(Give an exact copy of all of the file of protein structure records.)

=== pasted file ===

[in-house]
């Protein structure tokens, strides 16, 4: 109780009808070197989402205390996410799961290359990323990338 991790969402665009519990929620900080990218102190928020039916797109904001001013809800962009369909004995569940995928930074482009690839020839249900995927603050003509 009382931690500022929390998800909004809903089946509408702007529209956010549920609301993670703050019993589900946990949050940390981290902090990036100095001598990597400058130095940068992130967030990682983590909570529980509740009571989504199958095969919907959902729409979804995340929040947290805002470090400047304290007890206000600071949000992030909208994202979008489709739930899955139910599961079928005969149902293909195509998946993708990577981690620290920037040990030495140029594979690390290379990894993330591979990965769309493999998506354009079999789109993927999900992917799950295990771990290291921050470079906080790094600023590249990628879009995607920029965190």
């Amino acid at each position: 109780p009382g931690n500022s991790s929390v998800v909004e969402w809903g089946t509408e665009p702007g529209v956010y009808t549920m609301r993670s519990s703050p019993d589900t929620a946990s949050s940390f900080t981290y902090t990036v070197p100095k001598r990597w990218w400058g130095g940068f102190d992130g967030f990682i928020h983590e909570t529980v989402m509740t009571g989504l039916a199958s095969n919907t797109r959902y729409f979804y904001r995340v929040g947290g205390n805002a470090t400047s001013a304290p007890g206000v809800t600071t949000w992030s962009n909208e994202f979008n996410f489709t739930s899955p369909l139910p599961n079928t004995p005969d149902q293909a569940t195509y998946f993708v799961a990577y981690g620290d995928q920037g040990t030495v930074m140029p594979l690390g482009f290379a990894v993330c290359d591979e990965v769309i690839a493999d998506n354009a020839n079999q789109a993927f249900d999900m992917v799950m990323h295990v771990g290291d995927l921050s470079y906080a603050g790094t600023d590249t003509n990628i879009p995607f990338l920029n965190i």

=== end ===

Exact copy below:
[in-house]
């Protein structure tokens, strides 16, 4: 109780009808070197989402205390996410799961290359990323990338 991790969402665009519990929620900080990218102190928020039916797109904001001013809800962009369909004995569940995928930074482009690839020839249900995927603050003509 009382931690500022929390998800909004809903089946509408702007529209956010549920609301993670703050019993589900946990949050940390981290902090990036100095001598990597400058130095940068992130967030990682983590909570529980509740009571989504199958095969919907959902729409979804995340929040947290805002470090400047304290007890206000600071949000992030909208994202979008489709739930899955139910599961079928005969149902293909195509998946993708990577981690620290920037040990030495140029594979690390290379990894993330591979990965769309493999998506354009079999789109993927999900992917799950295990771990290291921050470079906080790094600023590249990628879009995607920029965190």
């Amino acid at each position: 109780p009382g931690n500022s991790s929390v998800v909004e969402w809903g089946t509408e665009p702007g529209v956010y009808t549920m609301r993670s519990s703050p019993d589900t929620a946990s949050s940390f900080t981290y902090t990036v070197p100095k001598r990597w990218w400058g130095g940068f102190d992130g967030f990682i928020h983590e909570t529980v989402m509740t009571g989504l039916a199958s095969n919907t797109r959902y729409f979804y904001r995340v929040g947290g205390n805002a470090t400047s001013a304290p007890g206000v809800t600071t949000w992030s962009n909208e994202f979008n996410f489709t739930s899955p369909l139910p599961n079928t004995p005969d149902q293909a569940t195509y998946f993708v799961a990577y981690g620290d995928q920037g040990t030495v930074m140029p594979l690390g482009f290379a990894v993330c290359d591979e990965v769309i690839a493999d998506n354009a020839n079999q789109a993927f249900d999900m992917v799950m990323h295990v771990g290291d995927l921050s470079y906080a603050g790094t600023d590249t003509n990628i879009p995607f990338l920029n965190i």